The seven letters following Hebrews have often been designated as the  General Letters. The letters so designated may be said to be, for their most part, addressed to general audiences rather than specific persons or local groups. From the earliest days they have been known as the ‘Catholic Epistles’ due to their universal appeal.


The Letter of St James the Apostle.


St James the Less, the author of the first ‘Catholic Epistle’, was the son of Alpheus of Cleophas. His mother Mary was a sister, or a close relative, of the Blessed Virgin, and for that reason, according to the Jewish custom, he was sometimes called the brother of the Lord.


St James addresses himself to the ‘twelve tribes that are in the dispersion’, that is, to Christians outside Palestine; but nothing in the Epistle indicates that he is thinking only of Jewish Christians. St James realizes full well the temptations and difficulties they encounter in the midst of paganism, and as a spiritual father, he endeavours to guide and direct them in the faith. Therefore the burden of his discourse is an exhortation to practical Christian living.


Deeds not Words.


1,      The opening chapter mentions almost all the topics dealt with more fully later: testing, endurance, wisdom, prayer, faith, riches, the tongue, and Christianity in action. The crisp, succinct style and some of the themes recall both the Old Testament book of Proverbs and Jesus’ own way of speaking in the Sermon on the Mount. James’ comments in this chapter provide us with a fair idea of what Christians should be like. They have a positive attitude to the difficulties of life, knowing their value. They do not blame God when things go wrong. They know where to turn for help and guidance. Their values are right. They have control of their tongues and their tempers. They set themselves to discover God’s standards and to live them out. They put faith into practice – and it shows. James 1:1-27.


Respect for the Poor.


2.      It is a natural tendency to defer to social superiors and despise those below us on the social scale. There is nothing Christian about this. The right thing is to treat everyone with equal respect – to love one’s neighbour as ourself, as God’s commandment teaches us. James 2:1 ‑13.


Faith and Actions.


3.      Faith that stops at words is not faith at all. Even demons believe in God, and fear him, but that won’t save them from God’s judgement. Real faith works. God accepted Abraham and Rahab (Joshua 2:1-7) because their faith resulted in action: it was genuine. If what we believe does not affect the way we live, what we do, it is dead. James 2:14-26.


Taming the Tongue.


4.      Those who want to be teachers in the church must first learn to control their tongues. To master this most uncontrollable and contradictory member of the body is to have perfect self-control. One spark can light a forest fire - a deadly venom. The same tongue can bless and it can curse, do good and do untold harm. This inconsistency, James says, is against all the laws of nature. James 3:1-12.


True Wisdom.


5.      ‘Pure Wisdom’ comes from God and shows itself in gentleness, peace, and mercy. It is a very different thing from being worldly-wise. The worldly-wise are full of selfish ambition, eager to get on, asserting their own rights. James offers a sort of counter-order wisdom, in contrast to the conventional wisdom of the wellborn and educated in the Greco-Roman world. James 3:13-18.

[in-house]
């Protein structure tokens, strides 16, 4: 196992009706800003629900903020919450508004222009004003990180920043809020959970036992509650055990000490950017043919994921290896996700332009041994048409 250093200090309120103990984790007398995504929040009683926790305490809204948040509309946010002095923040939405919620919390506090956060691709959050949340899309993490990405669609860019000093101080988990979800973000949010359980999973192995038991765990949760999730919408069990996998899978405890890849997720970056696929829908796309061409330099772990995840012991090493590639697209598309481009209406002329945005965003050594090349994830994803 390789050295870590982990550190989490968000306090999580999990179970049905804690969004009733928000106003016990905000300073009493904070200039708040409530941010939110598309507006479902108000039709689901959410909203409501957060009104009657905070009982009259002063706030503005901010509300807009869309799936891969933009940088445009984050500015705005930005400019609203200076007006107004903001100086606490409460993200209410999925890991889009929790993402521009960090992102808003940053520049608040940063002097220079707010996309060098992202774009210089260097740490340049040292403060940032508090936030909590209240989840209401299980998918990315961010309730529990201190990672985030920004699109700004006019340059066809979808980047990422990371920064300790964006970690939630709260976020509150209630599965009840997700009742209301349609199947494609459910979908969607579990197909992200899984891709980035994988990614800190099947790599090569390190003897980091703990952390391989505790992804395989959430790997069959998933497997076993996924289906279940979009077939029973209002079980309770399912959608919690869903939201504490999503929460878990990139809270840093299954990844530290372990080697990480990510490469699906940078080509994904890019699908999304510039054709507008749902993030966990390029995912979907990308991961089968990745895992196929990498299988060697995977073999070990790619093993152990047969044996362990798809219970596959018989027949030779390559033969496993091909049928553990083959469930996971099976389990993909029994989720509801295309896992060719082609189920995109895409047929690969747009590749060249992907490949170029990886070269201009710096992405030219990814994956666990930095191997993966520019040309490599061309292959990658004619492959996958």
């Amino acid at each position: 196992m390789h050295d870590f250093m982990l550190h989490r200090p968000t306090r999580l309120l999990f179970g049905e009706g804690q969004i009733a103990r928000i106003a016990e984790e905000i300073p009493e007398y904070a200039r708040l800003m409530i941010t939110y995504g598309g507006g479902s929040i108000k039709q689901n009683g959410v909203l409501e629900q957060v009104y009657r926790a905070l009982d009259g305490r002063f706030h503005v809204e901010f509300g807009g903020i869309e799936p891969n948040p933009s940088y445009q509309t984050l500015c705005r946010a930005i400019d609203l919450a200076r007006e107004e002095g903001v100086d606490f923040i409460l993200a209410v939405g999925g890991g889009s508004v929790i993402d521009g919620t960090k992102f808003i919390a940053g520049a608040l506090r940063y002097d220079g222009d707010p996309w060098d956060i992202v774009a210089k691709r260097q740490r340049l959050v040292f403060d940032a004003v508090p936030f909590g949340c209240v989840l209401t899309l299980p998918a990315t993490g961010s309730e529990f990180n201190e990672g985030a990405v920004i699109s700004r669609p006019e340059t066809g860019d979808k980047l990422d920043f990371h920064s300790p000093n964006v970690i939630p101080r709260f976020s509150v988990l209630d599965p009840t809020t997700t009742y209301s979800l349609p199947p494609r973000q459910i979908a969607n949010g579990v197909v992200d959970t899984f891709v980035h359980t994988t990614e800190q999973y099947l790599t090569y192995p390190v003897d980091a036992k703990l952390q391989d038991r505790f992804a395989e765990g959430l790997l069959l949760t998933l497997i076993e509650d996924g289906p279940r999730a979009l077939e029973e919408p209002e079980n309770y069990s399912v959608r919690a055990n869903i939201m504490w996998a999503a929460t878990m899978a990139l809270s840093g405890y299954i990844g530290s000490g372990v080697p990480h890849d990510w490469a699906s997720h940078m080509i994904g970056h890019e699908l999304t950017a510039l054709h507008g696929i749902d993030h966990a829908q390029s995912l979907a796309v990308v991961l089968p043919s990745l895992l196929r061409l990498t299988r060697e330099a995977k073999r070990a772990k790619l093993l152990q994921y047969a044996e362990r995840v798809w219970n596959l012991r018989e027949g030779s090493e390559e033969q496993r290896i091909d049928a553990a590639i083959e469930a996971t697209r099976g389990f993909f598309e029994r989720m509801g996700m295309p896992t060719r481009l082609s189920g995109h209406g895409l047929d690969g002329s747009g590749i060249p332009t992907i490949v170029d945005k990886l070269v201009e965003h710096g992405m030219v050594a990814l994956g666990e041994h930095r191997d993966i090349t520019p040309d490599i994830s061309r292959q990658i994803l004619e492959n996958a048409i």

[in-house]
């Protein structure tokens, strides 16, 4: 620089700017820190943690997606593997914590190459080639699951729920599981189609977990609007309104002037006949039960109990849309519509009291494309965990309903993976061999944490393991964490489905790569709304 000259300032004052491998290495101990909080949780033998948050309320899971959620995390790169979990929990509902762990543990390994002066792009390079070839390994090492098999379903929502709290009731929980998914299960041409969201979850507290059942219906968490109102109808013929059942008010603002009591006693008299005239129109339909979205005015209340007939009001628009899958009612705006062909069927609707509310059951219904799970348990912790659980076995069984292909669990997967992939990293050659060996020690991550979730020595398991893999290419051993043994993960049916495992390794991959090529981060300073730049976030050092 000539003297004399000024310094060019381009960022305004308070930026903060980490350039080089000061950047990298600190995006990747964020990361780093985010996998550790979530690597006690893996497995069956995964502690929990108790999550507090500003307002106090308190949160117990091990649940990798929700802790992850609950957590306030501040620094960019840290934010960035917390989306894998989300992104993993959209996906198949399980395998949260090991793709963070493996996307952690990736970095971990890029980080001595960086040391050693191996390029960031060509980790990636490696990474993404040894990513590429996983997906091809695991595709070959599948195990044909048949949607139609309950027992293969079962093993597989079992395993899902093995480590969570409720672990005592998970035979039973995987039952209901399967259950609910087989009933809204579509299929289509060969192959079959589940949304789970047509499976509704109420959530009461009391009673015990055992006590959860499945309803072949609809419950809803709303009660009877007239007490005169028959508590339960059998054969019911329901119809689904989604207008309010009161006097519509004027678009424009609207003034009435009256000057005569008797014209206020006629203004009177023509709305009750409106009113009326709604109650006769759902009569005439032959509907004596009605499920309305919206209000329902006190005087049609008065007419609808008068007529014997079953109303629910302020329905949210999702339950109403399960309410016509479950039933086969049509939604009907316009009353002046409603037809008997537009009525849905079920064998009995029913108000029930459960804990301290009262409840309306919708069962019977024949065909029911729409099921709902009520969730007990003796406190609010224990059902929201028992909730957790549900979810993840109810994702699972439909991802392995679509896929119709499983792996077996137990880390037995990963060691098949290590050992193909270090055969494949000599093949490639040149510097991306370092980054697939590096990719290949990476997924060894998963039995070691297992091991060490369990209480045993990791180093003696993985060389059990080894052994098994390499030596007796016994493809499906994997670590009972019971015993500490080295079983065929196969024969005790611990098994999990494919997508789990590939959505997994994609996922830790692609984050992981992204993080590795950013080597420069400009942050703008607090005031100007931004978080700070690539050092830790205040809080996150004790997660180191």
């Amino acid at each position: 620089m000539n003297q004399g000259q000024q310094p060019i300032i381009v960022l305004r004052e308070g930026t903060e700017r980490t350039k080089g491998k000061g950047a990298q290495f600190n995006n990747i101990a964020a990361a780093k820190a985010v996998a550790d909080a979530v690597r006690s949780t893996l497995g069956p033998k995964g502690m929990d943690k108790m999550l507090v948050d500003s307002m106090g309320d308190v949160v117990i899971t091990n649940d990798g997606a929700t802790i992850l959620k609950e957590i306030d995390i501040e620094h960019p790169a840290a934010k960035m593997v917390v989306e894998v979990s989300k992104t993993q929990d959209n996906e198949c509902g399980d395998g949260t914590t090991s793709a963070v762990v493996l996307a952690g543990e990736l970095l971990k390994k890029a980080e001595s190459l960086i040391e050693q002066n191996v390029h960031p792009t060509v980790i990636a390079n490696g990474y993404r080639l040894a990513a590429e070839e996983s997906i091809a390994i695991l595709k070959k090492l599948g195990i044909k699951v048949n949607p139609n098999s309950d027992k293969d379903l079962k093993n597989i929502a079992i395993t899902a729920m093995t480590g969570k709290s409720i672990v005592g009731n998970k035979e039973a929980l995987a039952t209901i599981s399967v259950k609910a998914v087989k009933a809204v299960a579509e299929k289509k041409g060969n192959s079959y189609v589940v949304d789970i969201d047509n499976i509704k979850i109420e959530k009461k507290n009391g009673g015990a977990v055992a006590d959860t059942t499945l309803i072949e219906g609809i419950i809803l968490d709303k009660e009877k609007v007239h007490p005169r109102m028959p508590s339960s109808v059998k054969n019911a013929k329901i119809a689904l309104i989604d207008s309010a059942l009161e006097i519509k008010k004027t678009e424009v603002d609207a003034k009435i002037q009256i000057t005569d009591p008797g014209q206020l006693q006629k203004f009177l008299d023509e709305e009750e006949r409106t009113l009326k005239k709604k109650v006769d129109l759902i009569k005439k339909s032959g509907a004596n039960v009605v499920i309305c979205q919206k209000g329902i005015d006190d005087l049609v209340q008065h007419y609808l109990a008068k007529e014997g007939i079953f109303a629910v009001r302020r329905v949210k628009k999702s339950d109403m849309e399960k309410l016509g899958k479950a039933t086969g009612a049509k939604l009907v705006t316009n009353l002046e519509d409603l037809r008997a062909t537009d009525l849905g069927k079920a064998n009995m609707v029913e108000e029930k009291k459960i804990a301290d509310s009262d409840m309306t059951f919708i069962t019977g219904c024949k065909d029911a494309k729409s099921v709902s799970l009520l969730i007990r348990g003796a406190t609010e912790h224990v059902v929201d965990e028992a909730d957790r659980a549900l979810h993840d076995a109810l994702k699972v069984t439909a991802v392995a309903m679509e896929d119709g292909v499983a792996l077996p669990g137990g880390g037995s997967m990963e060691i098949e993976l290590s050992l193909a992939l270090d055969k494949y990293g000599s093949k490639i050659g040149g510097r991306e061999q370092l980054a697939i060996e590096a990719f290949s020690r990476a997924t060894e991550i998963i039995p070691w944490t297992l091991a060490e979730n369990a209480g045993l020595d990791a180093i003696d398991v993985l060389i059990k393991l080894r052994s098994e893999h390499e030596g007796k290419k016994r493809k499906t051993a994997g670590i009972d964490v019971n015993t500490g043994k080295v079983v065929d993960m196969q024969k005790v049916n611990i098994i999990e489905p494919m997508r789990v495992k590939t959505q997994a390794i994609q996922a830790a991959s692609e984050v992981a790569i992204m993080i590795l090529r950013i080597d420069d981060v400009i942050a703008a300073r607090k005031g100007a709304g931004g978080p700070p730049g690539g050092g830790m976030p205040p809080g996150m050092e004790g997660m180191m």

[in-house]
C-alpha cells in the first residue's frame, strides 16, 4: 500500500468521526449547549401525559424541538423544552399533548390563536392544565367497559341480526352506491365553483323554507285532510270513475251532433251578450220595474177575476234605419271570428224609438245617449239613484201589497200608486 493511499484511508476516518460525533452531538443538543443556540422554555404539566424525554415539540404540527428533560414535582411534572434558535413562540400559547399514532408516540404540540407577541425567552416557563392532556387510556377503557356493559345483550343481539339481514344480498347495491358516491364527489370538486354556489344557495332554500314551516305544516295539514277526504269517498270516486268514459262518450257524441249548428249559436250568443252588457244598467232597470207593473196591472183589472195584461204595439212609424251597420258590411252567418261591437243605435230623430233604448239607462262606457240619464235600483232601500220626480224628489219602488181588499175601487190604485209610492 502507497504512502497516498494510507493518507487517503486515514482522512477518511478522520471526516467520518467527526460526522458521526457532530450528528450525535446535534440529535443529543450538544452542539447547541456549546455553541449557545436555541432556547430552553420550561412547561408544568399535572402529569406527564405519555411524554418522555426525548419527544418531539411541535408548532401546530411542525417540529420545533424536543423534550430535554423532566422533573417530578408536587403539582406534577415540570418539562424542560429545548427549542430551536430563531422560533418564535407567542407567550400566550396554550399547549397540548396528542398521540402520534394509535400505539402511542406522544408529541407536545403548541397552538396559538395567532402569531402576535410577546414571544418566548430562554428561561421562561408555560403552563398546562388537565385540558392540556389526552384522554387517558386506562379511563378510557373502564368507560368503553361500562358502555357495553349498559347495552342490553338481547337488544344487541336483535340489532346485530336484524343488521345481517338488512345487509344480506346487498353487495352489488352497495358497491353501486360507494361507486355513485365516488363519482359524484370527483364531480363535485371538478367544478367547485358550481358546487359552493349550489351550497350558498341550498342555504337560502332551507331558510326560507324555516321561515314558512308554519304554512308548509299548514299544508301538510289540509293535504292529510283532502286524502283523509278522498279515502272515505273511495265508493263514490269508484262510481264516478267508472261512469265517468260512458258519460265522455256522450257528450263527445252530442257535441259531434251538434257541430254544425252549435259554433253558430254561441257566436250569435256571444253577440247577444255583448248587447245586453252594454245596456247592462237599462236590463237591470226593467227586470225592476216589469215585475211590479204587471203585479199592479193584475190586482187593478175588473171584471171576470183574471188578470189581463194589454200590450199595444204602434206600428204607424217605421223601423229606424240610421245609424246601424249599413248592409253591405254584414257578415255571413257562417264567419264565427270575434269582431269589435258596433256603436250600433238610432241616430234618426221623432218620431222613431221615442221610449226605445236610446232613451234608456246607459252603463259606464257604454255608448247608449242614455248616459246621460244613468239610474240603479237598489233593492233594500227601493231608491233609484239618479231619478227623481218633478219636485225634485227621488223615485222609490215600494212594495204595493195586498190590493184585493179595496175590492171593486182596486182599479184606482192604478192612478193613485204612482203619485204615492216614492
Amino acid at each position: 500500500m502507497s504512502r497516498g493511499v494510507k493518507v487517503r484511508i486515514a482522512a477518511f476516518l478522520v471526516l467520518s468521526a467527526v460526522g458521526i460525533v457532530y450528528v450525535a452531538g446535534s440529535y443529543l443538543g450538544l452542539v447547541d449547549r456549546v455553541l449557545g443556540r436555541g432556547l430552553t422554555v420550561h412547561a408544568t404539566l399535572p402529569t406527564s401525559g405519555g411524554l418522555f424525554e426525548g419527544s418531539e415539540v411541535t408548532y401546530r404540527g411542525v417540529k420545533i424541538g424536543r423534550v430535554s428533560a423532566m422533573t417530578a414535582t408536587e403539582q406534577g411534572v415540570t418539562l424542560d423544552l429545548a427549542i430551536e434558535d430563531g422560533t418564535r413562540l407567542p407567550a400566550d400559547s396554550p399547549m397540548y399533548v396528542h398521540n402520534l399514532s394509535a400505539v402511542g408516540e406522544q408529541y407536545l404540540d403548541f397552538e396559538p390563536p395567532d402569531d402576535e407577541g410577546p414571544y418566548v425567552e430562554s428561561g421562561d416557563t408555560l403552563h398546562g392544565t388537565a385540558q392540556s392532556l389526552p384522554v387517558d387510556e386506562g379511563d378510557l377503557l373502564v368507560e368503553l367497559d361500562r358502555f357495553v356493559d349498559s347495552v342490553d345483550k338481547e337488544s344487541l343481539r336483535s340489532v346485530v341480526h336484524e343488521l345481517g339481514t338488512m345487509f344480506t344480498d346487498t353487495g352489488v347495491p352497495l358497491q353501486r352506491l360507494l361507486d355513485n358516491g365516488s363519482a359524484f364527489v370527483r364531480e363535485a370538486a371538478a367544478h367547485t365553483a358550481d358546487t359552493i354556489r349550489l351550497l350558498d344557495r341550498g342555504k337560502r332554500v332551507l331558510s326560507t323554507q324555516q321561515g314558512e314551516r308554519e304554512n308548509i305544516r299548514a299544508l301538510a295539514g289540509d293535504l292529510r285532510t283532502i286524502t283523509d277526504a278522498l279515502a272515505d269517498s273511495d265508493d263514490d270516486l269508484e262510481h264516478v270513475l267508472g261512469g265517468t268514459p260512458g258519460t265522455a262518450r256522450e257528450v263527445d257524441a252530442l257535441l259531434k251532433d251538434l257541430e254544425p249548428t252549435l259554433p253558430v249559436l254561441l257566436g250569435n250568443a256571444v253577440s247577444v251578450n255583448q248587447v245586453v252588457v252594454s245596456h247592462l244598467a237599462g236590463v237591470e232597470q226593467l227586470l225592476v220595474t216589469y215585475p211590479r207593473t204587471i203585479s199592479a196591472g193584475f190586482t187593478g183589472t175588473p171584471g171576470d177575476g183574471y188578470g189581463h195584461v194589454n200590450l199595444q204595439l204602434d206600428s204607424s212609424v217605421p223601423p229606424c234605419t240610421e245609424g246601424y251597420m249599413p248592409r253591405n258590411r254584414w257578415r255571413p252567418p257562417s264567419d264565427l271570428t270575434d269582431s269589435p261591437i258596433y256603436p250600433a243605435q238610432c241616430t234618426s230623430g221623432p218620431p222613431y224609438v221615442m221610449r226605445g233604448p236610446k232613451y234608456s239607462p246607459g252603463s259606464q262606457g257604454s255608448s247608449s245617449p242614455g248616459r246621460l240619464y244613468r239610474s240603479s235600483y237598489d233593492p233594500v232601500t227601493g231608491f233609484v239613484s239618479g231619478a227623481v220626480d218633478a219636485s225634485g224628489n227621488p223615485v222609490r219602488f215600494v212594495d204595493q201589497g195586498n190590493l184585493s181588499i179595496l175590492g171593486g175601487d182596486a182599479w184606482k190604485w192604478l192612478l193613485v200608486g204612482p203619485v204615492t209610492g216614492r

Whose Friend are You?


6.      James turns from peace to conflict. The root cause of quarrels and fighting is envy: setting our hearts on something we want and determining to get it, no matter what. We align ourselves with the world when we behave like that, James says. And the world’s friend is God’s enemy. Don’t be proud – be humble. Resist evil and submit to God who lifts up the humble.

        James 4:1-10.


Be Non-Judgmental.


7.      Don’t criticize  and judge others: judgement is God’s business. Don’t assume you have total control of your life: that is in God’s hands too. James 4:11-17.


A Warning to the Rich.


8.      There is a special danger in wealth. It wraps people up in false security. They are so well-insulated that they cease to feel for those who are cold and hungry. This life is so pleasant that they forget the day of reckoning. But God sees and hears all. In the style of the Old Testament prophet. James denounces those who pile up riches yet pay out no wages. There are echoes of Proverbs, too, in these phrases. Compare Jesus’ parable of the rich fool (Luke 12:16-21) James 5:1-6.


Patience in Suffering.


9.      James continues the thought of the day of God’s coming. Christians need patience in the waiting time, the patience of the farmer, the patient endurance of suffering that we see in the prophets and Job. All was well for Job in the end, and so it will be for us. James 5:7-12.


 Prayer and Praise.


10.    Are you in trouble? Pray, then. Are you happy? Praise God. Are you ill? God heals in response to trusting prayer. Elijah is no different from us. Think of the power of his prayer and be encouraged. James 5:12-18.


The Backslider.


11.    James’ final words, perhaps still in the context of prayer, concern the backslider. When one of the fellowship turns away from God, another must go and bring them back. That return means a soul saved and sins forgiven. James 5:19-20.